Conflict simulation, peacebuilding, and development

A Serious Game: Learning to Love the Ban

Over a delightful coffee in September in DC, back in the days for me when “working” meant taking a 45 minute coffee break, I learned about a simulation used by the preparatory commission during the ongoing process of design of the comprehensive nuclear test ban treaty.  We asked for this report from contacts at the preparatory commission a few months back and I am embarrassed to admit that it lingered in my email inbox since then.  Here though, without further adieu, is their response to our questions on what the simulation was about, how it was being used and what they learned from it.  I follow with a few observations.


Unlike other organizations which have an ongoing routine inspections regime including an in-house employed inspectorate that can be called-in for training anytime, the CTBT inspection regime does not include such mechanisms. As the CTBT On-Site Inspections regime was studied and exercised after the establishment of the Preparatory Commission for CTBT, it became clear that negotiations are going to be conducted on a daily basis and on different levels between Inspection Team (IT) and the Inspected State Party (ISP) personnel. This led to the understanding that negotiation is practically an additional tool for the inspectors to be used during an inspection.

Since the primary criterion for selecting experts as members of an inspection team is their scientific expertise it also became clear that they should be trained in the use of negotiations techniques. The CTBTO has conducted exercises and training activities through the years such as tabletop exercises conducted in the office or during a field simulation of the inspection process and especially its negotiation aspect.

A special TTE was conducted lately outside of the CTBTO in a very special setting.  In order to get a book about CTBT(O) negotiations on the table, the Processes of International Negotiation (PIN) Programme of the International Institute for Applied Systems Analysis (IIASA) organized a book-conference in June 2009 to discuss the different contributions to this book. In order to give the participants of the conference a good idea of the CTBTO problematique on the ground, the authors of this chapter presented their colleagues with their classic Table Top and ran it with them. This was a special moment in the meeting, where all participants were suddenly drawn into the subject through interaction, which also helped to create an even more cooperative atmosphere.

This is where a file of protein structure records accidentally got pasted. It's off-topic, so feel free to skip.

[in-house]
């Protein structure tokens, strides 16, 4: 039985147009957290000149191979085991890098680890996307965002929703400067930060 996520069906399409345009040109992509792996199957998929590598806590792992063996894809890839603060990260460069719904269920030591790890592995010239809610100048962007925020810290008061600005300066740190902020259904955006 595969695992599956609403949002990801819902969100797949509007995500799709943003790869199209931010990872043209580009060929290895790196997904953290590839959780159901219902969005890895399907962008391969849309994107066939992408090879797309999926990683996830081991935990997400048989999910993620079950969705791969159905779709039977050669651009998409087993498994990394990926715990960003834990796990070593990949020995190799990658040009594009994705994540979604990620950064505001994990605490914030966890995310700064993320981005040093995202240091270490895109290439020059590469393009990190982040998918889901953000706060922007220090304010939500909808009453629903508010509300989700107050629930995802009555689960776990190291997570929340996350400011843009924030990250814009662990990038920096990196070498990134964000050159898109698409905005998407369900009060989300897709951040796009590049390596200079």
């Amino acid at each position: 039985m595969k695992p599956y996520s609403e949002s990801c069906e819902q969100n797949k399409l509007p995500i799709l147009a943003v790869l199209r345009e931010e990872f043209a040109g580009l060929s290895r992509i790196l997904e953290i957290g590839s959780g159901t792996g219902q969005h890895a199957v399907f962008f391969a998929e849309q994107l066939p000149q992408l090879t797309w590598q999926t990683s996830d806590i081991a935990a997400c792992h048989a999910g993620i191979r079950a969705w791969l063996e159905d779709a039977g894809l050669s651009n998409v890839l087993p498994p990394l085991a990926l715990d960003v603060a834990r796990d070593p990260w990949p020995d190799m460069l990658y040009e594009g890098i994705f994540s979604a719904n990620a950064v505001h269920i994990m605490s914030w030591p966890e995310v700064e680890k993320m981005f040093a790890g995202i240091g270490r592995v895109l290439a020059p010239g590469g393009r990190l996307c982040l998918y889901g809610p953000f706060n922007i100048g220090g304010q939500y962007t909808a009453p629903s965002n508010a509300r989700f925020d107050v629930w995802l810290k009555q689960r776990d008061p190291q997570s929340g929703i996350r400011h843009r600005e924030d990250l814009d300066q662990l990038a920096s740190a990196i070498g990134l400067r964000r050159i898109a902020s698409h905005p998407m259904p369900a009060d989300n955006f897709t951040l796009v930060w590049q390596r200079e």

The Simulation

A scenario for the TTE was provided to the participants providing the background and process until the IT, has arrived at the Point Of Entry on the territory of the ISP, where 36 hours are dedicated to negotiations between the IT and ISP on the modalities for the conduct of the inspection.

The conference members were divided into two delegations, one representing the Inspection Team, the other one the Inspected State Party. Instructions were given, both to the teams as such, as well as to the individual members of the delegations. Both parties had a team leader plus a number of ‘experts’, while the authors of this chapter acted as game masters and observers. After some 45 minutes of preparations, or better of internal negotiations – in which already heated internal debates took place, notably in the Inspectors Team – external negotiations lasted for another 45 minutes, followed-up by 45 minutes debriefing and discussions. In the middle part – the actual negotiation process – the two teams of twelve people each declared their positions and demands and exchanged arguments and exhibits. This bilateral process of negotiation could be characterized as quite distributive, like haggling at the market place, using diplomatic terminology though.

It was a polarized and tense exchange of views, even emotional now and then. An Inspection Team being short of time, an Inspected State Party buying time. The heads of delegation were chosen by the game masters in view of their experience and knowledge. It was expected that they both would have enough helicopter view to produce a realistic and interesting process and so they did. Ambassador Jaap Ramaker from The Netherlands, having been the last chair of the Test-Ban Treaty Negotiations in Geneva in 1996 headed the Inspected State Party Team. Rebecca Johnson, director of the Acronym Institute for Disarmament Diplomacy, United Kingdom opposed him as head of delegation of the CTBTO Inspection Team. Two different temperaments with equal subject knowledge and negotiation skill. A very intriguing – and probably extremely realistic – process unfolded. A learning experience for participants and observers and game masters.